It’s now the third time that Will Page and Chris Carey from PRS for Music added up the UK music industry. The main result is that total UK music revenues fell 4.8 percent to £3.775bn in 2010 compared to £3.964bn the previous year. This figure includes the retail value of recorded music (-7.9% to £1.237bn) as reported by the British recorded music industry body (BPI), the estimated revenue of live music (-6.8% to £1.480bn), the adjusted collections by PRS for Music (-1.3% to £0.425bn), the adjusted collections by PPL and VPL (+18.9% to £0.079bn), the estimated inter-company B2B revenues (+7.2% to £0.218bn), the publishers’ direct revenues excluding income streams from PRS for Music (+0,6% to £0.242bn) and advertising and sponsorship revenue (+4.2% to £0.094bn).
Archive for the 'Analysis' Category
Tags: Australian music business, Brunswick Records, Clifford Industries, Columbia Graphophone Australasia, EMI Australia, Flexible Records Co., Klippel Record Co., labels vs broadcaster, Moulded Products Australasia, radio boycott, Sydney, The Gramophone Co., Unbreakable Disc Records, Vocalion Foreign/Australasia, Vocalion Gramophone Co., World Record Australia
For several years the Australian music industry was dominated by a few players who enjoyed a more or less monopolistic position. In the infant period of the industry Edison Co. dominated the record business with its cylinders and from 1931 on EMI had the monopoly of record distribution in Australia, which was not challenged until the end of World War II. Therefore, the period with a considerable level of competition in the Australian music industry lasted from 1924 to 1931.
The launch of music locker services by online retailer Amazon and search engine Google opens a new round of discussion on the future of music distribution. Are cloud based music services the main business models of the future music industry or is it just a hype with a lot of hot air in the cloud?
In the following you like to answer this question.
The British alternative rock band Radiohead caused a sensation when they announced on their website on October 1, 2007 that the new album In Rainbows was completed and would be released in 10 days for free. Fans were instructed to obtain a registration code in order to download the new album in MP3-format. Music consumers were left to determine the price on their own – ranging from US$ 0.00 to US $ 99.99. The response was overwhelming, and within a few weeks more than 1.2 million downloads were counted. According to the Internet market research firm comScore, 38% of the fans paid an average of US $ 6 per album, which resulted in US$ 2.4 million in revenue. Is this business model really as revolutionary as it appears at first sight? Continue reading ‘The Radiohead Revolution?’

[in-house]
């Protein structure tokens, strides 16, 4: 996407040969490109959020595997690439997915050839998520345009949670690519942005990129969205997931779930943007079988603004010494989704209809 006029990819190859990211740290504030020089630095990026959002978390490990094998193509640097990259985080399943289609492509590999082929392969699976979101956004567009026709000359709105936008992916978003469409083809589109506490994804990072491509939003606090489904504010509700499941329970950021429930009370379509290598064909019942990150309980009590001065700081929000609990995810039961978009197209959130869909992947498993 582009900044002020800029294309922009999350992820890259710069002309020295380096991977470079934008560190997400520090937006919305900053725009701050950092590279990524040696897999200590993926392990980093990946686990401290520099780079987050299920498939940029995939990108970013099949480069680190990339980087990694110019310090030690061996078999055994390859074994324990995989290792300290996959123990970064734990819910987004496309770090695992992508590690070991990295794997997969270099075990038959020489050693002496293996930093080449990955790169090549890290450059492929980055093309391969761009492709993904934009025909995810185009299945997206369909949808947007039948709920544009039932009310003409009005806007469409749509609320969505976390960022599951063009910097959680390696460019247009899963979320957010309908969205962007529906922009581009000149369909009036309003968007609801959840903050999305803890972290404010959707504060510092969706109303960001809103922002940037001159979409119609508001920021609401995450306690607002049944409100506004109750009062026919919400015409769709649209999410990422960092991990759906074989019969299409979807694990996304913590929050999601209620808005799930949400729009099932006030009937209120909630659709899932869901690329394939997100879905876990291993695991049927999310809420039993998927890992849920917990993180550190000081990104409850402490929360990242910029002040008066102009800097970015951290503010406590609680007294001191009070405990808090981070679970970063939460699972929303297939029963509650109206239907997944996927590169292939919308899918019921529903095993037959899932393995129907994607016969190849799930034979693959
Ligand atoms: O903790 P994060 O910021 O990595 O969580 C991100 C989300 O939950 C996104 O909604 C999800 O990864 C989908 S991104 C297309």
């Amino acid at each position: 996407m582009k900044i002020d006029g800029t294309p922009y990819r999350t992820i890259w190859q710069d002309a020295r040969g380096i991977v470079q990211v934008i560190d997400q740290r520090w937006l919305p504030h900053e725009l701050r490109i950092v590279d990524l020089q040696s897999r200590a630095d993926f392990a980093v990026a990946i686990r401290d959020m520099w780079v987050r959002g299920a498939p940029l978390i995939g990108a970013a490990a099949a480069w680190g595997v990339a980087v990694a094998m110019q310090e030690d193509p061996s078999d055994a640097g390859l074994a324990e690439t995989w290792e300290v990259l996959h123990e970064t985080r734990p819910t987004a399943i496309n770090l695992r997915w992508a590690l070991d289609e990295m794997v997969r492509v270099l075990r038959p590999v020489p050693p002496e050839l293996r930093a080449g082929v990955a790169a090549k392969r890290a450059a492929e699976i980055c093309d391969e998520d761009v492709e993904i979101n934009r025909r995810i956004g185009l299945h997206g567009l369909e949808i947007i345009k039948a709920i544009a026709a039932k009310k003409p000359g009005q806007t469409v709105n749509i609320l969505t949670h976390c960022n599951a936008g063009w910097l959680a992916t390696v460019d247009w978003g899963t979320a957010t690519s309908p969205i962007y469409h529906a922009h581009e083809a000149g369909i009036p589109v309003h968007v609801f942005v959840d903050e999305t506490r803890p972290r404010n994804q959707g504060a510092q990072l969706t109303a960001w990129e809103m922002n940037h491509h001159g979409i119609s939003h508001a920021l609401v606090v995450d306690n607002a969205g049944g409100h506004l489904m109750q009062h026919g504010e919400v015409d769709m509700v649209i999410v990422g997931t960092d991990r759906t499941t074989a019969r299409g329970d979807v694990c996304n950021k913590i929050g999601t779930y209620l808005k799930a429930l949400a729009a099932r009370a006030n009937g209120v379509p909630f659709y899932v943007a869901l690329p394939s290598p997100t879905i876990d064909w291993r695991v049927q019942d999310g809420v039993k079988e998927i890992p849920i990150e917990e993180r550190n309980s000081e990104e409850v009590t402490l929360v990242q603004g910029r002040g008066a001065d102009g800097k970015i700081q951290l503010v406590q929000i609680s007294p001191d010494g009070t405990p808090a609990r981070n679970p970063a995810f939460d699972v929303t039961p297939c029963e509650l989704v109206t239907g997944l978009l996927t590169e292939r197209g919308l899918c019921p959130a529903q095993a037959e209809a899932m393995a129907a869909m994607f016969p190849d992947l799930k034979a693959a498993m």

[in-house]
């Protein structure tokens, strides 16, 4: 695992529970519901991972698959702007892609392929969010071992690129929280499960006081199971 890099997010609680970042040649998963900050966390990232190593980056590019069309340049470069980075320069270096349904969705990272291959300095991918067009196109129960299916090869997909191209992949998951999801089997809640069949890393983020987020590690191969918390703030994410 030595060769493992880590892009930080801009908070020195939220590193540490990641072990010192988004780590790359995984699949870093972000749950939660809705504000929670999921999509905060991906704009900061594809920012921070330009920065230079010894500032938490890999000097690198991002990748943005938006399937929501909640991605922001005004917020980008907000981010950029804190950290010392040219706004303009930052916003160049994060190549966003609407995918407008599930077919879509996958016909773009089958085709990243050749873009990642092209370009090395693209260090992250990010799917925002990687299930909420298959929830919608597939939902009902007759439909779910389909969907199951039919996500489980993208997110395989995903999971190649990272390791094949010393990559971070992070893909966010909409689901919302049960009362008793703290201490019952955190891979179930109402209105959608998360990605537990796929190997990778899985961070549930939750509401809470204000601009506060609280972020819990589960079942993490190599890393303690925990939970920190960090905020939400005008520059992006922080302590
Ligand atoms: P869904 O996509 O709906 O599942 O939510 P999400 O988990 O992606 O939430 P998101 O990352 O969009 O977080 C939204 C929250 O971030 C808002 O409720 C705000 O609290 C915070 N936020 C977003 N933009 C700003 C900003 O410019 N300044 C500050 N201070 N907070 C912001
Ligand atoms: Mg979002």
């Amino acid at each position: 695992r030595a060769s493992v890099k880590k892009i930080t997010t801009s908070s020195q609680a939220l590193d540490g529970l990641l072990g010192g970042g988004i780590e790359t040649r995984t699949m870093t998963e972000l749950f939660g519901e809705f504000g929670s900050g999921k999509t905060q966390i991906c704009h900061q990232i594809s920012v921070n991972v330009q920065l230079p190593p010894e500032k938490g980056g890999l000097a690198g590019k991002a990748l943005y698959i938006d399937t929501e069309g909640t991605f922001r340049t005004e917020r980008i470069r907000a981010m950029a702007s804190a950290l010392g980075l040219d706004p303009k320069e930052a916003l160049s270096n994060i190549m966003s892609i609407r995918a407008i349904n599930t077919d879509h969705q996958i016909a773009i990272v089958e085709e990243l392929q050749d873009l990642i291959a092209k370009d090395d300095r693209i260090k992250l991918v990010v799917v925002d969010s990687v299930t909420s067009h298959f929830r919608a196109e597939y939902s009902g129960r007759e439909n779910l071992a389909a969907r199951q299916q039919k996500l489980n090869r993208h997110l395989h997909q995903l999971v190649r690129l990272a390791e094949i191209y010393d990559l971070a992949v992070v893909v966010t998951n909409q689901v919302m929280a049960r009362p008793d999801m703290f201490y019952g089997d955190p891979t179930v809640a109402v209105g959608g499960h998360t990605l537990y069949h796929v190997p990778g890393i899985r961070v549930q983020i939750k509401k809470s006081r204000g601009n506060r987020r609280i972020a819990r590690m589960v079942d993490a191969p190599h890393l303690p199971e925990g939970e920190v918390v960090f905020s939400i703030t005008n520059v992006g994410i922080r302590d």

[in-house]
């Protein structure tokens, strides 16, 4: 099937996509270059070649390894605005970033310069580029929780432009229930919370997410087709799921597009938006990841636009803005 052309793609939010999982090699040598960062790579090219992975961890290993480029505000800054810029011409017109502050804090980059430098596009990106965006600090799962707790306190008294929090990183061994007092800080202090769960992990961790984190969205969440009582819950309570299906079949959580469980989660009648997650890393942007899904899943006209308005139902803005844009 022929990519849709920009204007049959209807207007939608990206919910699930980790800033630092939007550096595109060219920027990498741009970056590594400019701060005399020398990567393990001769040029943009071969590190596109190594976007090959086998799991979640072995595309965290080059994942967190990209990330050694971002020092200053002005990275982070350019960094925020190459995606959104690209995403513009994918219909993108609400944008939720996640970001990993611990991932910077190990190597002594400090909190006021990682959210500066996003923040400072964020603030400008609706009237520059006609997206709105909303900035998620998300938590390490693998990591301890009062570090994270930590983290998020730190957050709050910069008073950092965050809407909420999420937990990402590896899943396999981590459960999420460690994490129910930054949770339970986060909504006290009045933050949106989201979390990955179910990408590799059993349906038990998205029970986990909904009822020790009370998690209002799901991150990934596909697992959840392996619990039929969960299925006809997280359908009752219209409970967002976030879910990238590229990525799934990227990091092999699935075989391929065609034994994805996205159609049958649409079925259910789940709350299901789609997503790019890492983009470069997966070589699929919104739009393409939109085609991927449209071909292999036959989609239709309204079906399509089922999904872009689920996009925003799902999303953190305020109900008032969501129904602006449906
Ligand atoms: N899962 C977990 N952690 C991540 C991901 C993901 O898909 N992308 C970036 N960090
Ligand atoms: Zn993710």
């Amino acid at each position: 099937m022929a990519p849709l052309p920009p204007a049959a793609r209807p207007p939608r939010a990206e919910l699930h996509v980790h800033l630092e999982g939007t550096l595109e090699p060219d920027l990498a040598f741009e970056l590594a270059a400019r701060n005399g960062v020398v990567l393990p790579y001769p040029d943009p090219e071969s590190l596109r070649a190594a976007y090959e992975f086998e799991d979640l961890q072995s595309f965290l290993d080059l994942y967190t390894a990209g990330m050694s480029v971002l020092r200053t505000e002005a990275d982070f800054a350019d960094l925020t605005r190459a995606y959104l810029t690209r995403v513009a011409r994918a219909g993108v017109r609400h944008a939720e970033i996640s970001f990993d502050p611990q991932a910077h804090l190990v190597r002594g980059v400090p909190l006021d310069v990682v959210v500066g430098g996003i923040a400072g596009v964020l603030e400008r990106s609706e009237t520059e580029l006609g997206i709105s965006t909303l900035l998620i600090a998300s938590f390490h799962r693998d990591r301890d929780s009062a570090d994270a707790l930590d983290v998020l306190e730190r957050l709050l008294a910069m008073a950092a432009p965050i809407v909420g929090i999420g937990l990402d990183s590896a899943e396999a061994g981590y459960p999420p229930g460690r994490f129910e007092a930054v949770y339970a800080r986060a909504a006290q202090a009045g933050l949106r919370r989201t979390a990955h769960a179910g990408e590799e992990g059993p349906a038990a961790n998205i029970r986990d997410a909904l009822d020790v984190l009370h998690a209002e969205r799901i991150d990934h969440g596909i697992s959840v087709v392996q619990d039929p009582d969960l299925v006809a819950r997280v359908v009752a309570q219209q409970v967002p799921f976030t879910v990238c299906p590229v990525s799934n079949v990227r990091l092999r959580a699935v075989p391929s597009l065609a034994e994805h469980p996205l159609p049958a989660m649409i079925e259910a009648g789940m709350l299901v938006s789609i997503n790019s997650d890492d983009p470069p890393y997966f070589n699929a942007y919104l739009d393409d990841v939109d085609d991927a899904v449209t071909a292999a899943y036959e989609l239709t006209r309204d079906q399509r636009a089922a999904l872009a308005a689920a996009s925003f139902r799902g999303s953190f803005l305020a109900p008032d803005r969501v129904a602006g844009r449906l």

Filesharing is made primarily responsible for the decline in sales in the phonographic industry, especially in the CD segment (see the current IFPI Digital Music Report). However, serious research on filesharing behavior (see Huygen et al 2009, Andersen/Frenz 2007, Oberholzer-Gee/Strumpf 2007 (working-paper March 2004), Blackburn 2004) shows that filesharing use does not necessarily have a negative impact on physical and digital sales. But if this is not the case, then there must be other causes for the now decade-long recession. In the following I would like to discuss alternative explanations for the recession in the music industry and try to substantiate them empirically. Continue reading ‘The recession in the music industry – a cause analysis’
The death of Michael Jackson on June 25, 2009 triggered a sales boom for his music. The American industry magazine Billboard published Soundscan sales figures for his albums the week after the “King of Pop’s” death, showing three of his albums occupying the top positions in the U.S.-album-charts and five more of his albums entering the Billboard-Top-50-list. Jackson’s music also ruled the weekly iTunes and Amazon download-charts after his death. Continue reading ‘Business model “Michael Jackson”’
The economic crisis exacerbates the recession in the music industry. Recorded music sales have been in sharply decline for years. Digital music offerings on the Internet and via mobile phone cannot compensate for the losses. One reason: The wrong licensing policies of the record labels.
The music industry cannot escape the general economic and financial crisis. In 2008 a dramatic slump in sales of recorded music for nearly all markets was reported. But the economic crisis only reinforces a downturn in the market for recorded music that begun already in the late 1990s. Thus, in the largest music markets the CD unit sales dropped in the period from 2000 to 2008 between 35% (United Kingdom) and 59% (USA). This recession, however, is a symptom of a paradigm shift from music delivered in form of a physical product to music as a service delivered in form of online and mobile music offerings. Continue reading ‘The CD is dead! Long live the music download?’